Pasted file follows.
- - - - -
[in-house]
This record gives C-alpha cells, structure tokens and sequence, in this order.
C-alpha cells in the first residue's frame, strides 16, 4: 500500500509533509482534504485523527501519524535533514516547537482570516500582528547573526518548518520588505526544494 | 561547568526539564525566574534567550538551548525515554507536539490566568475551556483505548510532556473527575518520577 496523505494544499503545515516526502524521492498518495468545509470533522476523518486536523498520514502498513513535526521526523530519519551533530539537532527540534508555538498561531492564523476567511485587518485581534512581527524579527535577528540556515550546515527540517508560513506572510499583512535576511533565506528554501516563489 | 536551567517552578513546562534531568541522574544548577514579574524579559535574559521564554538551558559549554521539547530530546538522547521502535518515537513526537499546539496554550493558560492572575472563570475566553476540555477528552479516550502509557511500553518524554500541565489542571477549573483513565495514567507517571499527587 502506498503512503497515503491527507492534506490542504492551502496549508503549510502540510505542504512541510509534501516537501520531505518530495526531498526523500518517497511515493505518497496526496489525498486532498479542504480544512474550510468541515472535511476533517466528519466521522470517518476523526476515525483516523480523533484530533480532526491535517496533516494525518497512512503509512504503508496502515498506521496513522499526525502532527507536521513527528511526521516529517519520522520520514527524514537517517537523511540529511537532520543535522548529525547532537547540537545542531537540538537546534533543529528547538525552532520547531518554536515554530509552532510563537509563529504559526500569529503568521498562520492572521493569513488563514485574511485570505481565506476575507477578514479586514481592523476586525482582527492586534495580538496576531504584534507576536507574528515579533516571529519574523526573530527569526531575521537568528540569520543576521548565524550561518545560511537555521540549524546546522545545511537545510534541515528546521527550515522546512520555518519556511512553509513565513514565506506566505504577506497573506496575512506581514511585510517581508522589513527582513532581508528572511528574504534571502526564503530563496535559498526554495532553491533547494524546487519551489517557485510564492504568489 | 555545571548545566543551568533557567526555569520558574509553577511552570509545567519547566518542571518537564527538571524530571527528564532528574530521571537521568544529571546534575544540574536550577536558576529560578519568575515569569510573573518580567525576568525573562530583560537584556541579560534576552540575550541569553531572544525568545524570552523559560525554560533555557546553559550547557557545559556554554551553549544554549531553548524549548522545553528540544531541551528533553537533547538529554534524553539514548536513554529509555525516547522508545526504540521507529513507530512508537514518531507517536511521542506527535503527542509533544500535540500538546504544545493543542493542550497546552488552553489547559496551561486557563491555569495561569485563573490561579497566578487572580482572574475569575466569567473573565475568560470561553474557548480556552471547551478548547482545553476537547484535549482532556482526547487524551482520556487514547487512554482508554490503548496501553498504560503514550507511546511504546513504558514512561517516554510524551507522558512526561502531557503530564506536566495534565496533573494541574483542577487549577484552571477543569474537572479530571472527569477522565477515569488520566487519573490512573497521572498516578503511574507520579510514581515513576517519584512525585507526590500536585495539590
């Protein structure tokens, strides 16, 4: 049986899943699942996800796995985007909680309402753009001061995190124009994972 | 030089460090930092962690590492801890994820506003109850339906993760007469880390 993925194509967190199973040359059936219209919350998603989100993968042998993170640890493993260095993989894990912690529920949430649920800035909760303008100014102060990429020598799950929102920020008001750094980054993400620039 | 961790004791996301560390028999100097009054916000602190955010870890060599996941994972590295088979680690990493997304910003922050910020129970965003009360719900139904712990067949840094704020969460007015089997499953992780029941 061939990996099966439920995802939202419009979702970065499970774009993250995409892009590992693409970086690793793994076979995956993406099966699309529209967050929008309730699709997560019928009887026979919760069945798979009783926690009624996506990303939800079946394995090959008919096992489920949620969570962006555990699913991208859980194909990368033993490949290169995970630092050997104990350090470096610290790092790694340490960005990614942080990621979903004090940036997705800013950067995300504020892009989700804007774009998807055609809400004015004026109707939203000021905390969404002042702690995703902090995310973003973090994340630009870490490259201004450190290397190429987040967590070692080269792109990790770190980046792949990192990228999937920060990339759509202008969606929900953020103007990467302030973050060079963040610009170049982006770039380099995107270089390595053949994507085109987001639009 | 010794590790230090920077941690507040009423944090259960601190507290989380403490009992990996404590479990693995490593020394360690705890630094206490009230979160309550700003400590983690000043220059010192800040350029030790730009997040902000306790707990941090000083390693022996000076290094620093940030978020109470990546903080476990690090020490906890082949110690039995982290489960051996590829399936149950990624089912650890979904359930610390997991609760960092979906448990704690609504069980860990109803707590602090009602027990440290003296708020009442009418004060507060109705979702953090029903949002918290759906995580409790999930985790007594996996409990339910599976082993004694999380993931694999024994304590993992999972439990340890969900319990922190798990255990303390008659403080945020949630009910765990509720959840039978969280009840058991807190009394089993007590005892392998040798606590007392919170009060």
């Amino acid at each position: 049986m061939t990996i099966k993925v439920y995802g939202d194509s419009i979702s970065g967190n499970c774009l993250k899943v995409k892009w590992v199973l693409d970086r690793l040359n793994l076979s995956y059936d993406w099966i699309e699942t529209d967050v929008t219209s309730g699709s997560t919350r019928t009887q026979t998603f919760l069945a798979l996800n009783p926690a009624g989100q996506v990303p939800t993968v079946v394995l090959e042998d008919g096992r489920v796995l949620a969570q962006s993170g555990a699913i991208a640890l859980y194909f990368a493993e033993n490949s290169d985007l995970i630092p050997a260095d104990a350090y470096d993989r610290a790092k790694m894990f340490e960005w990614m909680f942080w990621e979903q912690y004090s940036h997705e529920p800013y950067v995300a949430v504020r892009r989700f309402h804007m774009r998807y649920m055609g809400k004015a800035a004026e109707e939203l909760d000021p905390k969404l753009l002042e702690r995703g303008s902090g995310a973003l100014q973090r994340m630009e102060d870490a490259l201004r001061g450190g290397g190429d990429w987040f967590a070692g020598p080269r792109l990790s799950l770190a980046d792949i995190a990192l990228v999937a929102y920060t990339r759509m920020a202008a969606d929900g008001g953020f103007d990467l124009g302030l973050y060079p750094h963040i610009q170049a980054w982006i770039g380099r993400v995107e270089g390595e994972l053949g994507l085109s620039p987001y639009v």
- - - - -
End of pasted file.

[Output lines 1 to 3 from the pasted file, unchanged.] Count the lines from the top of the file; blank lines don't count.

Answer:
[in-house]
This record gives C-alpha cells, structure tokens and sequence, in this order.
C-alpha cells in the first residue's frame, strides 16, 4: 500500500509533509482534504485523527501519524535533514516547537482570516500582528547573526518548518520588505526544494 | 561547568526539564525566574534567550538551548525515554507536539490566568475551556483505548510532556473527575518520577 496523505494544499503545515516526502524521492498518495468545509470533522476523518486536523498520514502498513513535526521526523530519519551533530539537532527540534508555538498561531492564523476567511485587518485581534512581527524579527535577528540556515550546515527540517508560513506572510499583512535576511533565506528554501516563489 | 536551567517552578513546562534531568541522574544548577514579574524579559535574559521564554538551558559549554521539547530530546538522547521502535518515537513526537499546539496554550493558560492572575472563570475566553476540555477528552479516550502509557511500553518524554500541565489542571477549573483513565495514567507517571499527587 502506498503512503497515503491527507492534506490542504492551502496549508503549510502540510505542504512541510509534501516537501520531505518530495526531498526523500518517497511515493505518497496526496489525498486532498479542504480544512474550510468541515472535511476533517466528519466521522470517518476523526476515525483516523480523533484530533480532526491535517496533516494525518497512512503509512504503508496502515498506521496513522499526525502532527507536521513527528511526521516529517519520522520520514527524514537517517537523511540529511537532520543535522548529525547532537547540537545542531537540538537546534533543529528547538525552532520547531518554536515554530509552532510563537509563529504559526500569529503568521498562520492572521493569513488563514485574511485570505481565506476575507477578514479586514481592523476586525482582527492586534495580538496576531504584534507576536507574528515579533516571529519574523526573530527569526531575521537568528540569520543576521548565524550561518545560511537555521540549524546546522545545511537545510534541515528546521527550515522546512520555518519556511512553509513565513514565506506566505504577506497573506496575512506581514511585510517581508522589513527582513532581508528572511528574504534571502526564503530563496535559498526554495532553491533547494524546487519551489517557485510564492504568489 | 555545571548545566543551568533557567526555569520558574509553577511552570509545567519547566518542571518537564527538571524530571527528564532528574530521571537521568544529571546534575544540574536550577536558576529560578519568575515569569510573573518580567525576568525573562530583560537584556541579560534576552540575550541569553531572544525568545524570552523559560525554560533555557546553559550547557557545559556554554551553549544554549531553548524549548522545553528540544531541551528533553537533547538529554534524553539514548536513554529509555525516547522508545526504540521507529513507530512508537514518531507517536511521542506527535503527542509533544500535540500538546504544545493543542493542550497546552488552553489547559496551561486557563491555569495561569485563573490561579497566578487572580482572574475569575466569567473573565475568560470561553474557548480556552471547551478548547482545553476537547484535549482532556482526547487524551482520556487514547487512554482508554490503548496501553498504560503514550507511546511504546513504558514512561517516554510524551507522558512526561502531557503530564506536566495534565496533573494541574483542577487549577484552571477543569474537572479530571472527569477522565477515569488520566487519573490512573497521572498516578503511574507520579510514581515513576517519584512525585507526590500536585495539590